Can you tell us about childhood influences that foreshadowed getting interested in forestry and urban forestry?
Eric Greenfield: I grew up in Delhi, New York in the western Catskills. Delhi is small community surrounded by agriculture and forests and is home to one of the SUNY campuses.
Growing up, my interaction with nature was primarily through family camping and Boy Scouts (Troop 33). My father was a professor at SUNY Delhi, so our summers were filled with family camping trips, mostly throughout upstate New York. Unlike the typical Boy Scout troop meetings, our troop met twice a month over weekends at the troop leader’s camp in the woods. Most of my “woods” skills—like tree ID, wildlife tracking, survival skills, and ecological awareness—were developed there. In relation to urban forestry, some of my most vivid memories are of the large American elms in Delhi and the community mourning their loss when they were removed because of Dutch elm disease.
My dad was very active in our church and in community service. Participating in activities with him really helped to build my appreciation for service to neighbor, nature stewardship, and spirituality in nature. I was fortunate to be selected to participate in the American Legion Boy’s State as a teenager, and that experience helped shape my interest in the positive role of government.
I like to think that forestry (and especially urban forestry) augmented my focus on public service. The transition was natural as my appreciation of the working landscape in the Catskills grew.
Can you tell us about your educational trajectory?
EG: I did my undergraduate work at SUNY Binghamton where I majored in political science, graduating in 1990. I was thinking of a teaching or journalism career while starting to specialize in the study of state and local government. I interned with a Binghamton City Council member, and one summer worked in Albany as a research aide for the NYS Legislative Commission on Rural Resources.
I returned to my hometown of Delhi after college. I started grad school at the Rockefeller College at SUNY Albany, studying local government consolidation, federalism, and public policy. I received my MA in Public Affairs and Policy in 1996. During that time I became increasingly engaged in local government and served as a Delhi Village Trustee and then Delhi Mayor. A major local issue at that time was the proposed New York City Watershed Protection Plan and its potential impact on our local environment and economy.
I started working for the Coalition of Watershed Towns, eventually serving as the executive director. The negotiation of NYC Watershed Memorandum of Agreement enhanced my appreciation of the relationships between government, natural resources, and people’s daily lives.
After the NYC Watershed Memorandum of Agreement was completed, I decided to go back to college and get a Ph.D. in Forestry at SUNY-ESF to continue my public service career. While I was trained in traditional forestry, I wanted to learn more about urban forestry and started working at the Forest Service unit in Syracuse, specializing in urban forestry. I finished my Ph.D. in 2005.
What are some of your current responsibilities in your position of Forester for the US Forest Service?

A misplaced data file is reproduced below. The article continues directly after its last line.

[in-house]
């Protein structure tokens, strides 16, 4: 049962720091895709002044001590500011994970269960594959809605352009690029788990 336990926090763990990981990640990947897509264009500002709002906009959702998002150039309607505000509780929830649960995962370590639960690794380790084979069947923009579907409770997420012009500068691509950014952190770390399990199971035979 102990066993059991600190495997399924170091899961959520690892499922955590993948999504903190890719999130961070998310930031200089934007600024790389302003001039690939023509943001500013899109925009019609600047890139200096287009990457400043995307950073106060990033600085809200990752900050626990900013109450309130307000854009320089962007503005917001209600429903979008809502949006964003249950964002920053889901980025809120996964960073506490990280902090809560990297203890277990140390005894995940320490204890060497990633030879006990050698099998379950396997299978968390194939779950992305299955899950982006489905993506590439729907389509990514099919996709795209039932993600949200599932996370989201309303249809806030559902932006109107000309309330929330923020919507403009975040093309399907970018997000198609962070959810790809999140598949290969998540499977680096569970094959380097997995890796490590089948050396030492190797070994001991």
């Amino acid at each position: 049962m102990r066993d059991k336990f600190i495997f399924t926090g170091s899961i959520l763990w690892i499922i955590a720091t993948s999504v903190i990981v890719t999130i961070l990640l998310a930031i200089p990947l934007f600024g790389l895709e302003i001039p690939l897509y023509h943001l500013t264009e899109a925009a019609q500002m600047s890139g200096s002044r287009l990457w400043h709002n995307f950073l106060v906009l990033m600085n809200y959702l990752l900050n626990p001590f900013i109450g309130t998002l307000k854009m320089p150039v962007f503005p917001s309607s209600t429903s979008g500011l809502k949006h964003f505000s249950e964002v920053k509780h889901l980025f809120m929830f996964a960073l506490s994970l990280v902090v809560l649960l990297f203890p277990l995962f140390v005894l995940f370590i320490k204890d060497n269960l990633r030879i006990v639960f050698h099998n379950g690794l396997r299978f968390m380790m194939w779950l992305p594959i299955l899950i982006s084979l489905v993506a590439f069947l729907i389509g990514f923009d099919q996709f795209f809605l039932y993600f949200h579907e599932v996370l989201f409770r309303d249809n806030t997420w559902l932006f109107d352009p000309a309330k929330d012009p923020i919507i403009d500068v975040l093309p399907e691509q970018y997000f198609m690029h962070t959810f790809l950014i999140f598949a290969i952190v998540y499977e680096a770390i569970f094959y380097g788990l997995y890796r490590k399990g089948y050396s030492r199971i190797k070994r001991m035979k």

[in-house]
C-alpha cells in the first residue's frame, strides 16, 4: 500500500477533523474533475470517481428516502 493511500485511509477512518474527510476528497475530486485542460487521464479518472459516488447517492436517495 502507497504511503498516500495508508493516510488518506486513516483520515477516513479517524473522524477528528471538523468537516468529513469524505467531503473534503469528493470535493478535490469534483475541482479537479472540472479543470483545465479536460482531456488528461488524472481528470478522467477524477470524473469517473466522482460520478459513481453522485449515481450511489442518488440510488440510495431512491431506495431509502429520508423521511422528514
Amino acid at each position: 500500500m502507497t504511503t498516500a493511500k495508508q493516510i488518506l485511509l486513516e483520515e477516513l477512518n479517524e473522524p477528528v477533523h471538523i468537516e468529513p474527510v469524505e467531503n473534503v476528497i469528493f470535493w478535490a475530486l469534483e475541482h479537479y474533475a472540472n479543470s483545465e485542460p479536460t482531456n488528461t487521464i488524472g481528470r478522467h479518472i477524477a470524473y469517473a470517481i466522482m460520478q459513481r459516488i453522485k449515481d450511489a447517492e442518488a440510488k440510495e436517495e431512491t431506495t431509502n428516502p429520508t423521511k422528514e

EG: I research the ecosystems of humans and nature and dynamics of urban land-cover change and conduct spatial data analysis. I’m an adjunct assistant professor of urban forestry on the faculty of Forest and Natural Resources Management at SUNY-ESF. A big part of my current role at USFS is supporting development of iTree (www.itreetools.org) under David Nowak, and working on nationwide urban and community forestry data and trends in compliance with the Resource Planning Act and the role of our research unit, Forest Inventory and Analysis.
What would you like the wider public to know about the work that US Forest Service research stations do?
EG: Ultimately, the focus of FS research and development is to provide information and a knowledge base to protect and sustain our natural resources. More specifically, our unit helps in natural resource management: “If you want to manage it, you have to measure it.” I also always have our chief’s vision in mind: that we are here to improve the lives of citizens. Our mission is “Caring for the land and serving people.”
When you’re at a cocktail party and someone asks you what urban forestry is, and you only have about 60 seconds to answer, what do you say?
EG: I tell them it’s simply about sustainably managing the vegetation for the greatest benefit to the greatest number in the places we live (borrowed a bit from Gifford Pinchot). This usually leads to follow-up discussion when I get to talk about what urban really means (a density of human settlement both in small towns and in big cities; currently over 80% of the US population is in census-defined “urban”) and get to describe all the ecosystem services and benefits of urban/community forests.
What are your interests in your free time?
EG: Camping, hiking, reading (highly recommend Urban Forests: A Natural History of Trees and People in the American Cityscape by Jill Jonnes) and serving community! I’m a Freemason in Delhi Lodge 439 and active at All Saints Parish of Syracuse.
Anything else you want to be sure to share?
EG: I married my best friend, Brenda, who serves as the Assistant Vice President of Development at SUNY-ESF. We have one daughter, Abby (13), one dog, Molly, and two former “barn cats,” Pirate and Buccaneer.